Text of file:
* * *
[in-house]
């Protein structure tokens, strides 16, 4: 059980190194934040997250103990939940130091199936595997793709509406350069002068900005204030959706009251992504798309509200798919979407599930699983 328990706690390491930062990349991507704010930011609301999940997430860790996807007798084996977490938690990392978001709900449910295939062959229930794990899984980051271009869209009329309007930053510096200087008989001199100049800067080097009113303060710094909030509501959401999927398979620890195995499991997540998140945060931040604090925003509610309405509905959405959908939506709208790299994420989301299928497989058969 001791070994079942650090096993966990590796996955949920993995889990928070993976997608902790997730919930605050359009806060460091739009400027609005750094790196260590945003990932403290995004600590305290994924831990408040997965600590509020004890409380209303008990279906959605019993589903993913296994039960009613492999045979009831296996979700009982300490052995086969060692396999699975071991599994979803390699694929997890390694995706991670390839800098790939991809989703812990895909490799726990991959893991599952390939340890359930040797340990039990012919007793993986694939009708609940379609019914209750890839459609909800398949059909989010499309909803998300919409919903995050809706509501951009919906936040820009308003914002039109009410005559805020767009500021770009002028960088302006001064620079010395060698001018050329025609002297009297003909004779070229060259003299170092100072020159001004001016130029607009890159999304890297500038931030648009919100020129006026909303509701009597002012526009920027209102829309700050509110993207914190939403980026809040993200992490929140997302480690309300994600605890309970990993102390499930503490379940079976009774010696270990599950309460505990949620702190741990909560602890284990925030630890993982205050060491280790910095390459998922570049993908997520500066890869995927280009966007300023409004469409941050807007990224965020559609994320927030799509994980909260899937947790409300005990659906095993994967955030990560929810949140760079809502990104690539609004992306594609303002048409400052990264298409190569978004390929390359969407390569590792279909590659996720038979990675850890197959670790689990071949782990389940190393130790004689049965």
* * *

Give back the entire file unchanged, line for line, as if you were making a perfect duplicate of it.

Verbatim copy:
[in-house]
């Protein structure tokens, strides 16, 4: 059980190194934040997250103990939940130091199936595997793709509406350069002068900005204030959706009251992504798309509200798919979407599930699983 328990706690390491930062990349991507704010930011609301999940997430860790996807007798084996977490938690990392978001709900449910295939062959229930794990899984980051271009869209009329309007930053510096200087008989001199100049800067080097009113303060710094909030509501959401999927398979620890195995499991997540998140945060931040604090925003509610309405509905959405959908939506709208790299994420989301299928497989058969 001791070994079942650090096993966990590796996955949920993995889990928070993976997608902790997730919930605050359009806060460091739009400027609005750094790196260590945003990932403290995004600590305290994924831990408040997965600590509020004890409380209303008990279906959605019993589903993913296994039960009613492999045979009831296996979700009982300490052995086969060692396999699975071991599994979803390699694929997890390694995706991670390839800098790939991809989703812990895909490799726990991959893991599952390939340890359930040797340990039990012919007793993986694939009708609940379609019914209750890839459609909800398949059909989010499309909803998300919409919903995050809706509501951009919906936040820009308003914002039109009410005559805020767009500021770009002028960088302006001064620079010395060698001018050329025609002297009297003909004779070229060259003299170092100072020159001004001016130029607009890159999304890297500038931030648009919100020129006026909303509701009597002012526009920027209102829309700050509110993207914190939403980026809040993200992490929140997302480690309300994600605890309970990993102390499930503490379940079976009774010696270990599950309460505990949620702190741990909560602890284990925030630890993982205050060491280790910095390459998922570049993908997520500066890869995927280009966007300023409004469409941050807007990224965020559609994320927030799509994980909260899937947790409300005990659906095993994967955030990560929810949140760079809502990104690539609004992306594609303002048409400052990264298409190569978004390929390359969407390569590792279909590659996720038979990675850890197959670790689990071949782990389940190393130790004689049965």